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Best Value Courses in Scotland

Scotland is a once-in-a-lifetime trip for many golfers, and even they are the lucky ones. But savvy golfers, especially from around the U.K. and Europe, manage to find ways to return again and again. The trick to saving money in Scotland is to first, avoid the Open Championship courses that charge a premium to walk in the footsteps of historic champions. Links courses, rare as they are, charge a premium (anything under $100 is a pretty good bargain), so don’t be afraid to visit a few heathland or parkland courses to find some of the best value courses in Scotland.


Green fees are low at these excellent links courses, but getting there may be tricky. The first example is Machrihanish (Old) and Machrihanish Dunes. The drive down to the Mull of Kintyre can take about four hours, but when you arrive, the links are charming and sparsely played. Both courses offer competitive green fees for those who make the journey. You can add a third course that is an even deeper bargain, Dunaverty, which on certain days operates on an “honor box” basis.


Also on the west side of Scotland is one of the better parkland bargains. Doug Carrick is well known by Canadians as one of the country’s best golf course architects, but he’s a lesser-known name when compared to Old Tom Morris and James Braid. So his design at Loch Lomond, The Carrick Course (image above), punches well above its green fee with wonderful mountain and loch views.


The Kingdom of Fife is well known for St. Andrews of course, but there are so many golf courses that a player can literally name their price for a round of golf. Perhaps the best value course in Scotland is Crail Golfing Society, which has two links courses that are wonderfully scenic. It’s also a rare opportunity to play not only one of the oldest links courses in the U.K., the Balcomie Links, but also one of Gil Hanse’s earlier solo designs, the Craighead.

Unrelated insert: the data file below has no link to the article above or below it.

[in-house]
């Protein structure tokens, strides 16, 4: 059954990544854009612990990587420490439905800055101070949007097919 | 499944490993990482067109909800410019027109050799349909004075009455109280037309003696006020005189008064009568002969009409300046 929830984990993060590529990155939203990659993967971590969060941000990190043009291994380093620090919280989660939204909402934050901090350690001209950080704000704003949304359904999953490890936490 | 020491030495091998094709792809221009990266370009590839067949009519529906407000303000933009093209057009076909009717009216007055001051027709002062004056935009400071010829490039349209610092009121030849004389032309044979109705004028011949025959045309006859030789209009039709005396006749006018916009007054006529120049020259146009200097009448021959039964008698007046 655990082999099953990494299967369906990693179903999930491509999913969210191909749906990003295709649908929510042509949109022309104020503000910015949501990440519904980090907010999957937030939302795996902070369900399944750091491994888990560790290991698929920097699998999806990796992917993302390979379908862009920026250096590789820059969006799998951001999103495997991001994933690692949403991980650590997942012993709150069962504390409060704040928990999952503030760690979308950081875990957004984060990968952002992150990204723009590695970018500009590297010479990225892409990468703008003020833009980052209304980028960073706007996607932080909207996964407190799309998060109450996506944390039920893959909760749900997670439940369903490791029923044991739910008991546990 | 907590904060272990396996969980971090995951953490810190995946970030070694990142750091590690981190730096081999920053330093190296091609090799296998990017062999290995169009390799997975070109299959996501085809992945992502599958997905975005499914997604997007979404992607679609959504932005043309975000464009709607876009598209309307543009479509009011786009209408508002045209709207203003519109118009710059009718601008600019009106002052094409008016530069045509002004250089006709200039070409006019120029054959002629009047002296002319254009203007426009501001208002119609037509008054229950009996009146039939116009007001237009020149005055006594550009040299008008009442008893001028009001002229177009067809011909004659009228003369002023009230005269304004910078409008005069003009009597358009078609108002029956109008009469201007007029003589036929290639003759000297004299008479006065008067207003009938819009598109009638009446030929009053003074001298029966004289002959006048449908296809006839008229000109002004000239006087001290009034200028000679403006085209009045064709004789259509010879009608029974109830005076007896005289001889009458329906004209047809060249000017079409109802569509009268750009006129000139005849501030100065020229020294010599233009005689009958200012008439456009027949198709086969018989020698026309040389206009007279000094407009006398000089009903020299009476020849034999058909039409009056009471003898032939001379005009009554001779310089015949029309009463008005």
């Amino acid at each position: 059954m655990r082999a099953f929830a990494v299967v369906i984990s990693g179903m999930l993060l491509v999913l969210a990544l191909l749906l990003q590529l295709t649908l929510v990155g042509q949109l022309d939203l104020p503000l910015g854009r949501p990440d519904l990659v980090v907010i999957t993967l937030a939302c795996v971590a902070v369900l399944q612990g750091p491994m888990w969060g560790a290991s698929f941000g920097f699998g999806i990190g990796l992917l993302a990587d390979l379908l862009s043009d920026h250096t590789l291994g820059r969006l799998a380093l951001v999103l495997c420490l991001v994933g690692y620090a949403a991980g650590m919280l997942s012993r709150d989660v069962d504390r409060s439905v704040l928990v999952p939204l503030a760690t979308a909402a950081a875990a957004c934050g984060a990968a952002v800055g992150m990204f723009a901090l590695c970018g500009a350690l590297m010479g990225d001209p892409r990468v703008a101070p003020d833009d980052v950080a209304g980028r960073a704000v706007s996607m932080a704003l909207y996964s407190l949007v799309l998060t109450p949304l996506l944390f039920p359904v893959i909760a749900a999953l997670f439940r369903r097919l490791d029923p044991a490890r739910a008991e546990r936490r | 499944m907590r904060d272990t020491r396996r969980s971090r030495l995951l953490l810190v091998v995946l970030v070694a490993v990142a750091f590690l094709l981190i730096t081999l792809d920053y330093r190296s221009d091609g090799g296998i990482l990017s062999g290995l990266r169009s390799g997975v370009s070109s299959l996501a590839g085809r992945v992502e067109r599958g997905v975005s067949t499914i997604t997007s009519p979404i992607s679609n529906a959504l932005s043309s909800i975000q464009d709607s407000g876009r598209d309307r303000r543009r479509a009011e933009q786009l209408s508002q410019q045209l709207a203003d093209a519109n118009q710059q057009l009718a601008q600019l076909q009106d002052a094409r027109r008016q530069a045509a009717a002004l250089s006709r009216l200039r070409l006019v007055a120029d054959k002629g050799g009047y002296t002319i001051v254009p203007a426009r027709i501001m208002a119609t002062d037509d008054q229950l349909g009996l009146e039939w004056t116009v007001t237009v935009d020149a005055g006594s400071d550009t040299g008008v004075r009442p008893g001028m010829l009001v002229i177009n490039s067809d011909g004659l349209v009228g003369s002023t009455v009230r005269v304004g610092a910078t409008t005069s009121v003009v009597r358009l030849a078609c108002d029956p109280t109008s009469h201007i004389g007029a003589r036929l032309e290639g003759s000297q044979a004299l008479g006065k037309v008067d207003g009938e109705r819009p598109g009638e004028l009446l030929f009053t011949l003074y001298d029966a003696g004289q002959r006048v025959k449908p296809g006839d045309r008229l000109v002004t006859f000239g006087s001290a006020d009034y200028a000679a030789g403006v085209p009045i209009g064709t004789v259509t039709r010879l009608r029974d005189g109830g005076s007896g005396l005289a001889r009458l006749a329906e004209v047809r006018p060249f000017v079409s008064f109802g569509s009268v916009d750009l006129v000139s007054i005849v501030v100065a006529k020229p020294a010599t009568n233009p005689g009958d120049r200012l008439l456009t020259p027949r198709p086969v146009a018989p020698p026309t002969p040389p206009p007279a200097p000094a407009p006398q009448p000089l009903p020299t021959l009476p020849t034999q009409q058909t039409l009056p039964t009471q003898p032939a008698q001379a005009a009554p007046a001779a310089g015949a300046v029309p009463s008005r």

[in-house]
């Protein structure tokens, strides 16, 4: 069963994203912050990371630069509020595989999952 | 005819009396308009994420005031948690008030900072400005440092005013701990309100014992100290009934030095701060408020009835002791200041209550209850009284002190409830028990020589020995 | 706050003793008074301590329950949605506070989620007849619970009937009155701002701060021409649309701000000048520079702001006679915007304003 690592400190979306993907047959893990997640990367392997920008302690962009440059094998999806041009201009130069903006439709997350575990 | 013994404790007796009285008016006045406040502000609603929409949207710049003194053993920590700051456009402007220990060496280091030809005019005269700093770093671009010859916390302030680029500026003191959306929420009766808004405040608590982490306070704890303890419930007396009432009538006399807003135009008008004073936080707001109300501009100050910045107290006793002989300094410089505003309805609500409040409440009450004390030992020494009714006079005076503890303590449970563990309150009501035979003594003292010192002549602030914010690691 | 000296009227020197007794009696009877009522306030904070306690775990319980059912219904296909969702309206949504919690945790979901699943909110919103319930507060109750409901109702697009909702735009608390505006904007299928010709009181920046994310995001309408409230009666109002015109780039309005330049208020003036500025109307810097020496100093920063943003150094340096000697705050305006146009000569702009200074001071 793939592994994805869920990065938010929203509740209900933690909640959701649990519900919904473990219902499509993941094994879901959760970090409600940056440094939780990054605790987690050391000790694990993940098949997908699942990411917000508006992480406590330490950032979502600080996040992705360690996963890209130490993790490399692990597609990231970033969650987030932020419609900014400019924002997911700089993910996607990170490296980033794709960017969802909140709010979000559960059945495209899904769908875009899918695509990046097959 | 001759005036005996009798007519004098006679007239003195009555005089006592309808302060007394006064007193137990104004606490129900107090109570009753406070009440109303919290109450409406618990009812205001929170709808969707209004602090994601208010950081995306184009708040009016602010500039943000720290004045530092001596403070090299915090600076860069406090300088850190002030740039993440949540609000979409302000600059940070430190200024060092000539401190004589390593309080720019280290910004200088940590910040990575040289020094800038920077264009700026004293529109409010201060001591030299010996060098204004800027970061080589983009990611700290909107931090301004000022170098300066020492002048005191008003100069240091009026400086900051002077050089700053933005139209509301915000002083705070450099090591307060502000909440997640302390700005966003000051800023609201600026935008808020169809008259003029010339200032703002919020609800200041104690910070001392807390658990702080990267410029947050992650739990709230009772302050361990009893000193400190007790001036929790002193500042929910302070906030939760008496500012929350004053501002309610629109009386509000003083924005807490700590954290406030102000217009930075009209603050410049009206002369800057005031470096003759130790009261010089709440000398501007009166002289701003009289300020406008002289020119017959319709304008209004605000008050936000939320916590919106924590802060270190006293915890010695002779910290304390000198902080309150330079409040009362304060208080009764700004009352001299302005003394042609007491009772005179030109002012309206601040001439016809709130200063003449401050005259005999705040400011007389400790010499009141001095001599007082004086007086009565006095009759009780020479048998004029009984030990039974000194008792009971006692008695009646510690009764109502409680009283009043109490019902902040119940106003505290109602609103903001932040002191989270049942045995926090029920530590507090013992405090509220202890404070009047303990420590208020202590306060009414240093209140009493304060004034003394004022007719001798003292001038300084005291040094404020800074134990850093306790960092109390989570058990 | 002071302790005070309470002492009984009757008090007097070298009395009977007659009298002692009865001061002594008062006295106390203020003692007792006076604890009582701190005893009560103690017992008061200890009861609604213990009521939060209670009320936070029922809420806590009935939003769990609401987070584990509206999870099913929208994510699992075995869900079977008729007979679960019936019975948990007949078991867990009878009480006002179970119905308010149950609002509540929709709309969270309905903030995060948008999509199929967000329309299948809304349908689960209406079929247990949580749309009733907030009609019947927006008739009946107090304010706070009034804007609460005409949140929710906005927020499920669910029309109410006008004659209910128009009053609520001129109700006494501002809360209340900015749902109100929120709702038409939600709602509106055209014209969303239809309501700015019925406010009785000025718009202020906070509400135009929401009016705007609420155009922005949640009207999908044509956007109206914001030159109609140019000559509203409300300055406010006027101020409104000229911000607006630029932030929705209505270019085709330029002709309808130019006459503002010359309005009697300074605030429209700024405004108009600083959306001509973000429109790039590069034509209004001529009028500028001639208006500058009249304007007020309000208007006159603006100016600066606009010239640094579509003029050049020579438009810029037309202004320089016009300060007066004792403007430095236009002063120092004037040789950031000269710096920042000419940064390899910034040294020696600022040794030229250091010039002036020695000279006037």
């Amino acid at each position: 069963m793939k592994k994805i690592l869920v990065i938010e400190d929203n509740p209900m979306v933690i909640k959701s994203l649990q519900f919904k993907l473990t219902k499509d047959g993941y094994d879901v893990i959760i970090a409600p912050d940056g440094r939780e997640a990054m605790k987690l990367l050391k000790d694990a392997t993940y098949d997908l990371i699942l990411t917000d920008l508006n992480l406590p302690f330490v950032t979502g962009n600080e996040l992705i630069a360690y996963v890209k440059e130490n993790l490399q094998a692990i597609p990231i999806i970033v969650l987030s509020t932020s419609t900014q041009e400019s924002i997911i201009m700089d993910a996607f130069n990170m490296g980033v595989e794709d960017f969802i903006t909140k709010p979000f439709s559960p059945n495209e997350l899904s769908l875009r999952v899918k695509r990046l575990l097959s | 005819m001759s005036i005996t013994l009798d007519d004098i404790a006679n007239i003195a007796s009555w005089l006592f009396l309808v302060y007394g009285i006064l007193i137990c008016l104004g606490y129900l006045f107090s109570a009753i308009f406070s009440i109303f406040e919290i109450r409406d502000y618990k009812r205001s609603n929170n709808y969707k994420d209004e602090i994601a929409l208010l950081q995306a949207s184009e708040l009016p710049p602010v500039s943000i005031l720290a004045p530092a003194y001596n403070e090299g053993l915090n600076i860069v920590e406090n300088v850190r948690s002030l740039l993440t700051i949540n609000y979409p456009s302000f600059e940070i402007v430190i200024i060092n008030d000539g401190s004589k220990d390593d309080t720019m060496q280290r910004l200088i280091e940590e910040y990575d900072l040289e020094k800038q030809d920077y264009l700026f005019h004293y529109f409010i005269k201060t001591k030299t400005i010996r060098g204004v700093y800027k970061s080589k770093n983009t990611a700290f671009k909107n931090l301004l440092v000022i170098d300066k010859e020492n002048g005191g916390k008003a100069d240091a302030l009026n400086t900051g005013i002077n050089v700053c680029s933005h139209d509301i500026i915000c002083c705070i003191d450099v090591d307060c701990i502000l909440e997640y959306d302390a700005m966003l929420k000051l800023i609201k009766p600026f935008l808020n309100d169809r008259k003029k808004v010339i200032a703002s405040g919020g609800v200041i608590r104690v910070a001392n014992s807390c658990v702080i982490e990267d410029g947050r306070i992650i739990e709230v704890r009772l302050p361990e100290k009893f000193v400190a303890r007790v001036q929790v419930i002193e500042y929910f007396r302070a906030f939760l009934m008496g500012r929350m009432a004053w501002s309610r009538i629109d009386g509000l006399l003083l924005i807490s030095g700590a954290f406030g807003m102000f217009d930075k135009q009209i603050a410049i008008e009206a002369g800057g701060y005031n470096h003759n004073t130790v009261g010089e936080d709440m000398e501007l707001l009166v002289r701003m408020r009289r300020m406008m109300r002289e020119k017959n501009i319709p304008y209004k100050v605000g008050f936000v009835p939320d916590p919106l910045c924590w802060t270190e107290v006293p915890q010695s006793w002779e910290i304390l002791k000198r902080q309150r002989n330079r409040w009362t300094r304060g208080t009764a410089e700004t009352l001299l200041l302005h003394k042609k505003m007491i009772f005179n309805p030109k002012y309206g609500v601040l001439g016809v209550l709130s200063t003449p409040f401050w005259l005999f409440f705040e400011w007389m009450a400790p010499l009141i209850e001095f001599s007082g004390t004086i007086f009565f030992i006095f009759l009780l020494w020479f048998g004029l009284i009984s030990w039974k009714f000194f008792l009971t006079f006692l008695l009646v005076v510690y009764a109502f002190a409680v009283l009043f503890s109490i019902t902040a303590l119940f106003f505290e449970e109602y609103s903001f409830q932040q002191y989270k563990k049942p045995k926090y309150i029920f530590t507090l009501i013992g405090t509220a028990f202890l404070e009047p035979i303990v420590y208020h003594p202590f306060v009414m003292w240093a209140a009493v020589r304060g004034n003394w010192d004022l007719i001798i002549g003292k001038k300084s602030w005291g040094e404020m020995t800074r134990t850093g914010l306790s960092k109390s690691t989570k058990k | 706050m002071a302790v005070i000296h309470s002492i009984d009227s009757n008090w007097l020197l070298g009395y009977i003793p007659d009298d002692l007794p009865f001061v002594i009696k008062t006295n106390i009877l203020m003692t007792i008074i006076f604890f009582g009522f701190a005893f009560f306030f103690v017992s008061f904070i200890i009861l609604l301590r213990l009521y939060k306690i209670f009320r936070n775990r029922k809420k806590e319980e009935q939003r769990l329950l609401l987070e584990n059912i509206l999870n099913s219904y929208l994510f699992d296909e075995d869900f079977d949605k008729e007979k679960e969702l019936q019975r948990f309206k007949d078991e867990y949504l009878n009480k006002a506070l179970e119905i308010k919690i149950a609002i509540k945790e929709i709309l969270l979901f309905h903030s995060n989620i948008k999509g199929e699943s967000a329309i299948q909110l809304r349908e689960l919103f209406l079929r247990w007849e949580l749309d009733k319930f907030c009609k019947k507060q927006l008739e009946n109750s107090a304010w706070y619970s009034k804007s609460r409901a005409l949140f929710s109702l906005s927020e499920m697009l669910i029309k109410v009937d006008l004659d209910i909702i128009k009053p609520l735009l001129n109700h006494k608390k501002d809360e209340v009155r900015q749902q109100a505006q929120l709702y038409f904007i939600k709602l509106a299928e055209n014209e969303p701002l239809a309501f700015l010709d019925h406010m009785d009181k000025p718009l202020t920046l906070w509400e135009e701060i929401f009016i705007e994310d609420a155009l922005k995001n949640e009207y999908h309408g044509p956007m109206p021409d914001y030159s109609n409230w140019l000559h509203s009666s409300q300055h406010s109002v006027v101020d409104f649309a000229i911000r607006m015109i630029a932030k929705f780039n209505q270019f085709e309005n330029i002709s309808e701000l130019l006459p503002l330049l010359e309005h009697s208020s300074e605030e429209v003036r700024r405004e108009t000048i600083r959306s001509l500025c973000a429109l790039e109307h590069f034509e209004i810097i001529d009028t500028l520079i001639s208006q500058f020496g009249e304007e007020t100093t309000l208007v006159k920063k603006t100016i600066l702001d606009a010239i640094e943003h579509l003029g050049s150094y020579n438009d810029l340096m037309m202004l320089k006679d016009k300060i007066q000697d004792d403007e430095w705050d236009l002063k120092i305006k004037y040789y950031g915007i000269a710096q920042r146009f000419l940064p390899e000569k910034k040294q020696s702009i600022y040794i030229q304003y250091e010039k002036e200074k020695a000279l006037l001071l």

The two links at Fairmont St. Andrews are also worth mentioning. They are both very scenic and stay-and-play packages that include a room at this luxury hotels can sometimes run as low as $150 per person. Many Fairmonts in the U.S. charge well over $300 for a room alone. The St. Andrews Links Trust has a 3- and 7-day Links Ticket that affords unlimited golf on six of their seven courses (excluding the Old).


East Lothian is a prime area for some of the best value courses in Scotland. Craigielaw Golf Club and Kilspindie are neighbors and reward golfers looking to add on a couple rounds after playing its more heralded neighbors like Muirfield or North Berwick. Gullane’s three courses are led by the No. 1, which is a Scottish Open host, but Nos. 2 and 3 are shorter but a deeper bargain.


Gullane isn’t the only historic club with multiple courses. Royal Troon (Portland Course) and Carnoustie (Burnside and Buddon links) are examples of Open Championship venues that have additional links that can be enjoyed for less.


There are a few other ways you can save in Scotland: Look for day tickets instead of 18-hole rounds, so you can get more golf for your buck. Visitors green fees at many clubs can be more expensive on weekends (also with fewer times available) versus midweek. Caddies are great but pricy, so stick to a push cart instead. Lodging can be more affordable in the off-peak months like April, so even if the golf courses start to charge summer prices, your room may be more affordable. Some courses also offer last-minute specials and twilight rates. Keep in mind that the summer months have plenty of sunshine and you can still get in 18 holes teeing off at 6 p.m.


There are plenty more value courses in Scotland you have likely never heard of that can be played for a fraction of the top links courses. Our advice for your next trip is to save a day or two and take a chance on one. Even if it’s quirky, you may really enjoy the unique experience.


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